Staggs warns that well-meaning individuals can make mistakes about infrastructure since “it costs quite a bit of money to add additional channels, and it’s hard to add infrastructure wiring after the fact. But you really need to understand where the information is and where it needs to flow, and lay out your networks accordingly. Keep the control traffic off the business network and vice versa. Don’t use the same channels. It’s really a bad practice.”

Using the control system for non-control communications, says Huba, “regardless of how much ‘extra’ bandwidth appears to be available, can only lead to problems getting the mission-critical control information distributed as quickly as possible.”

7. Lack of easy tools to detect/report anomalous activity.

This includes inadequate or non-existent forensic and audit methods. “Developing a prevention approach to plant control systems will require a new approach to network security between the plant network layer and business/external systems. It’s only logical that we implement the tightest layer of control on our systems as technically possible in order to maintain the continuity of our business,” says Ernest Rakaczky, business development manager, control system security, Invensys.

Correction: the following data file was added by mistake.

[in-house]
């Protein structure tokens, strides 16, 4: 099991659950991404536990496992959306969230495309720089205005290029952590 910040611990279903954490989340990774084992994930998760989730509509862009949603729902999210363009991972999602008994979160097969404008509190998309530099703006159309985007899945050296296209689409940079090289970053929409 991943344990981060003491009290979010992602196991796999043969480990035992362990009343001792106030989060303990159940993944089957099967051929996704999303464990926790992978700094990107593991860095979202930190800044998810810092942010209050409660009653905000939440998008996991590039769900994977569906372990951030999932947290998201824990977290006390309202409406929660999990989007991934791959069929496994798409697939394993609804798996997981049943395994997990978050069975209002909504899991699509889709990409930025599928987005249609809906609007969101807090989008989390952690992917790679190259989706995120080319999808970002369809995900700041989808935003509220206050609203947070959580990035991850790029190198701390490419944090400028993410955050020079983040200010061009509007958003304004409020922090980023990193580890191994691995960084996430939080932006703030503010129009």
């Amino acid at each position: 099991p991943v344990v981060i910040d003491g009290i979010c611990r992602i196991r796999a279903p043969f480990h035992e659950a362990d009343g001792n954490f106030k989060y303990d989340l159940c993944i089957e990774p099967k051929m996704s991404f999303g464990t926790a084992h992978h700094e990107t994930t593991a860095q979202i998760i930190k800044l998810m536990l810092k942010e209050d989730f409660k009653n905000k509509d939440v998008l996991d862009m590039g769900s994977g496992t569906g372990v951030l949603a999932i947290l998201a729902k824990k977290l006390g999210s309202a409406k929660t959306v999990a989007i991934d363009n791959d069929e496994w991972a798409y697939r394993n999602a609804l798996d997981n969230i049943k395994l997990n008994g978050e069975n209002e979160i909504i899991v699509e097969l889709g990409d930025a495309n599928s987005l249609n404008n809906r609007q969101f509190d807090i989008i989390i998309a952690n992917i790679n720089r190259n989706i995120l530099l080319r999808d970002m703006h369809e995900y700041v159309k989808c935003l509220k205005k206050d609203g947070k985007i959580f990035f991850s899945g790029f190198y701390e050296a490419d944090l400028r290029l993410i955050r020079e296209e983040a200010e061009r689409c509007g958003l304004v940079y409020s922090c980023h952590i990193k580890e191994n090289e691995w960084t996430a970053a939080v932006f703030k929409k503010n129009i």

The range of tools is extensive, adds Todd Nicholson, chief marketing officer, Verano Inc.: “Risk mitigation tools include perimeter protection (firewall, anti-virus, intrusion protection, content filtering, etc.), network intrusion detection (scanning the network for intrusions, rogue devices, changes in traffic levels, etc.), host intrusion detection (detecting file/process/socket changes, monitoring message queues, login failures, removable media insertion, abnormal exits, etc.), and performance monitoring.

“The unique aspects of control system designs also impact the requirements for cyber security risk mitigation. For instance, control system cyber security solutions must be totally passive, extract information from the actual control applications, monitor system performance, and operate effectively on older systems/networks.”

Inadequate methods are the problem, says Staggs. “The tools are available and are commonly deployed in business networks and IT networks, but they really are not understood or deployed on control systems. Right now, the control systems that are out there really don’t have enough of the accounting security capabilities to provide forensic trails when things do go wrong.”